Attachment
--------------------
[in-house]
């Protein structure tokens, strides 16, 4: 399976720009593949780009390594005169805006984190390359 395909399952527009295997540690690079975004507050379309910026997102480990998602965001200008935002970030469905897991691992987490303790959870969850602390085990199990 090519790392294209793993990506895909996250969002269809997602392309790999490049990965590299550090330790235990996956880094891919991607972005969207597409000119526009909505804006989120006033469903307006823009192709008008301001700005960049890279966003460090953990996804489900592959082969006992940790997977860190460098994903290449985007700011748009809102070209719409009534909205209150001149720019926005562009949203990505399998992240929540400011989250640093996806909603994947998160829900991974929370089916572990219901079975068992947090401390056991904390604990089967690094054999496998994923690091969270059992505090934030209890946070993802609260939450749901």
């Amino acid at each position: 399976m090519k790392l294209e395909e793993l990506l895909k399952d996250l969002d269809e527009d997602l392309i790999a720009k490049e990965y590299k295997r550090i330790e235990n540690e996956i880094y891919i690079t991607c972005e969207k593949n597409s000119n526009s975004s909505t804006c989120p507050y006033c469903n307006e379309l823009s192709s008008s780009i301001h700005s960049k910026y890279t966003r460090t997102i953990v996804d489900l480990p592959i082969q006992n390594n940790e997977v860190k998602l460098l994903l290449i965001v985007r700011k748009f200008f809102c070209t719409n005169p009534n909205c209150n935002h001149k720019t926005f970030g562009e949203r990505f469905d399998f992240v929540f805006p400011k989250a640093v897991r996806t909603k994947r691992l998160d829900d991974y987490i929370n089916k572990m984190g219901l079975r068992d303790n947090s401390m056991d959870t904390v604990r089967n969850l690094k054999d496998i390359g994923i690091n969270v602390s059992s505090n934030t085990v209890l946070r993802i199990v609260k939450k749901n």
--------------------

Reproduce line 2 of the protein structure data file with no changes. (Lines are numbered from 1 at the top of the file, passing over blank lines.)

């Protein structure tokens, strides 16, 4: 399976720009593949780009390594005169805006984190390359 395909399952527009295997540690690079975004507050379309910026997102480990998602965001200008935002970030469905897991691992987490303790959870969850602390085990199990 090519790392294209793993990506895909996250969002269809997602392309790999490049990965590299550090330790235990996956880094891919991607972005969207597409000119526009909505804006989120006033469903307006823009192709008008301001700005960049890279966003460090953990996804489900592959082969006992940790997977860190460098994903290449985007700011748009809102070209719409009534909205209150001149720019926005562009949203990505399998992240929540400011989250640093996806909603994947998160829900991974929370089916572990219901079975068992947090401390056991904390604990089967690094054999496998994923690091969270059992505090934030209890946070993802609260939450749901």